You may have come across a book called “Saving the planet without the bullsh*t”. Within its pages the author suggests that personal actions to combat the climate crisis are futile. He advocates that the only answer is to direct all activity at curbing the activities of the fossil fuel industry.
Whilst clearly the fossil fuel industry is a gigantic piece of the puzzle, we’re here to tell you from our experience that community action can and does play a huge part in creating a shift towards the circular economy and incrementally reducing our reliance on oil and coal.
The vast majority of outdoor clothing is synthetic and made from plastic (which is made from oil). Most is also manufactured in coal-powered factories in Asia and transported to the west using yet more fuel. This means that any way in which we, as individuals, can reduce the amount of new outdoor gear we purchase, the less we rely on the fossil fuel industry.
Re-Action is active in creating awareness and demand for the circular economy. This includes repair services, resale of second hand items, rental options and donation with the goal of limiting the need to produce yet more new items. Read on to find out how…
1. Build it and they will come
This quote, from the film Field of Dreams, rings true. Members of the Re-Action collective include full-time seamsters and seamstresses who spend their days repairing outdoor clothing or repurposing items, retailers who rescue surplus kit, and tech-savvy folk who create rental platforms and peer-to-peer rental and sale platforms.
They have built their services to prevent quality materials from going to landfill, to reduce carbon emissions, and to keep our kit in circulation for longer.
And guess what? People within their communities (and beyond in the case of the online platforms) are getting onboard and are buying pre-loved articles, renting gear, donating their surplus and repairing their kit.
2. Make it as easy (or easier) than buying new
This is a key area that our collective has understood and embraced. Here are a few examples of how they’re doing it:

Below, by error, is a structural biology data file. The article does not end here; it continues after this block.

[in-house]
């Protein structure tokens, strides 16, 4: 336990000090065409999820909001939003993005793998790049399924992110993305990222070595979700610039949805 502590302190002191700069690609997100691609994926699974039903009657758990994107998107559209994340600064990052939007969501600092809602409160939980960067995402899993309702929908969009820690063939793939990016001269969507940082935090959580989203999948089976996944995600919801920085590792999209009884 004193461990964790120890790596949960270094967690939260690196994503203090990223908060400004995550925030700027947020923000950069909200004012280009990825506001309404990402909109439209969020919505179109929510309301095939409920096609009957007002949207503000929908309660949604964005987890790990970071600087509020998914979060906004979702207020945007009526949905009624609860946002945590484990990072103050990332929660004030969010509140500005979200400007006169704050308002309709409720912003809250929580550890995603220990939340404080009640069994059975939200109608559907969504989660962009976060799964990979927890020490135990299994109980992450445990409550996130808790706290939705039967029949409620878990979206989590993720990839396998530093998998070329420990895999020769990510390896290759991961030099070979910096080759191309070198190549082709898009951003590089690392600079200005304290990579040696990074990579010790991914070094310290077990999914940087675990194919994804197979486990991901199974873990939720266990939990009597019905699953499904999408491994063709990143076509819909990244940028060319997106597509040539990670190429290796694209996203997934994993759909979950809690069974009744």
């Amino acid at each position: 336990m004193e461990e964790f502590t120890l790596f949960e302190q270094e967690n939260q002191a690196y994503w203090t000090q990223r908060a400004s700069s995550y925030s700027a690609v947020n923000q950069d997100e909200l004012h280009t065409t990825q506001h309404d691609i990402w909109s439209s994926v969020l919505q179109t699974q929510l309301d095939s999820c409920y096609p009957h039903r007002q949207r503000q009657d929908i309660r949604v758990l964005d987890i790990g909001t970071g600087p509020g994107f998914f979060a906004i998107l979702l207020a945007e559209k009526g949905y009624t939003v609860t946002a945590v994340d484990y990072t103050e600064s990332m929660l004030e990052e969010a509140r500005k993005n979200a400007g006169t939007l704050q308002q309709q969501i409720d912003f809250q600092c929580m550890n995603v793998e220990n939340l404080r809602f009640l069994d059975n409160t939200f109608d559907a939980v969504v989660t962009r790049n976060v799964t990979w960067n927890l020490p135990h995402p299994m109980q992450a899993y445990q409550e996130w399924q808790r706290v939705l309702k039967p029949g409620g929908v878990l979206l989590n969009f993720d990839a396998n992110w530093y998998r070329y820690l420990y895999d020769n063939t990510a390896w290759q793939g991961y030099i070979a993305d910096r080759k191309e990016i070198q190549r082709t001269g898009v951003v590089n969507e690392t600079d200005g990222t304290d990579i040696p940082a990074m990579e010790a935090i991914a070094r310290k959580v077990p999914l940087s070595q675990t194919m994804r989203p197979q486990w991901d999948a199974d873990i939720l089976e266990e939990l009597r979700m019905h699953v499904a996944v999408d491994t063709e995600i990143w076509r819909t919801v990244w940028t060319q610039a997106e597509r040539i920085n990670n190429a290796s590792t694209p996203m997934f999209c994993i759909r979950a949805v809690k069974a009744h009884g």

One Tree at a Time – An amazing shopping experience
Walking into the One Tree at a Time shop in the French Alps, is an experience far from entering a typical UK charity shop. The shop smells fresh and has clean outdoor clothing organised by type, colour and size, labelled and displayed in an attractive and easy to browse way. No overstuffed rails or jumble-sale-like bins to rummage through. This makes it really easy to find what you are looking for. The team in the shop are skiers and snowboarders themselves and are therefore very knowledgeable and will always go out of their way to help you find what you need.
Sheffield Clothing Repair – collaboration with Outside for same day repairs
Recognising demand amongst outdoor enthusiasts for accessible repair services, James, owner of Outside a family-run outdoor shop in the Peak District in the UK, regularly invites Becky from Sheffield Clothing Repair to hold repair days in the shop. Customers can get their kit repaired on the same day. This is a valuable service if you wear your outdoor gear regularly which is hard to find elsewhere.
3. Provide value for money
Manon from One Tree at a Time was able to provide a repair service to a ski instructor who had put a hole in his Ortovox ski pants with his ski pole. The ski pants in question retail for $450 new.
Manon was able to reinforce and repair them on the same day for just 30€. This saved the ski instructor from cold legs and a hole in his wallet.
In fact, there is not one member of the collective who is not providing value for money. At Tentshare you can rent your tent out, earning money from an item that spends the majority of its life in your garage. With Ecoski and Cirkel Supply Co you can hire your ski outfit for your one week a year on the snow. On WhoSki.com and Preloved Sports you can pick up second hand sports clothing from as little as £1 per item!
4. Make unique items
In a world of mass production, our members are helping outdoor-lovers find their unique style thanks to patching and repurposing.
Kirsty at Little Recreations makes colourful products from festival waste.
Her latest creations are these amazing wash bags made from advertising banners.
Wastebusters in New Zealand are making unique jackets, mid-layers and gilets for skiers and snowboarders. They are doing this by creatively patching over the logos of the company that donated them to create one off originals.
A move towards circularity
Through these four techniques, the Re-Action collective is generating demand for a move away from the linear model of buy, use, dispose, to a more circular way of accessing and using outdoor gear.
By demonstrating demand for the circular economy we are beginning to create the systems change we need. As citizens, we are making a difference, by voting with our wallet and prioritising circular solutions above linear ones. For every item repaired, bought second hand, or rented, it’s one less bought new, one less amount of fossil fuel resources transported around the world and one more happy customer. Yes, it’s incremental, but a lot of incremental changes add up.
As citizens, we have the agency to encourage brands to embrace circular economy thinking when it comes to longevity, repairability and the materials they use to make outdoor gear so they will come to rely less on the fossil fuel industry.
Whatever you do, don’t believe that you can’t contribute to combatting the climate crisis. Collectively our actions are driving the change we want to see.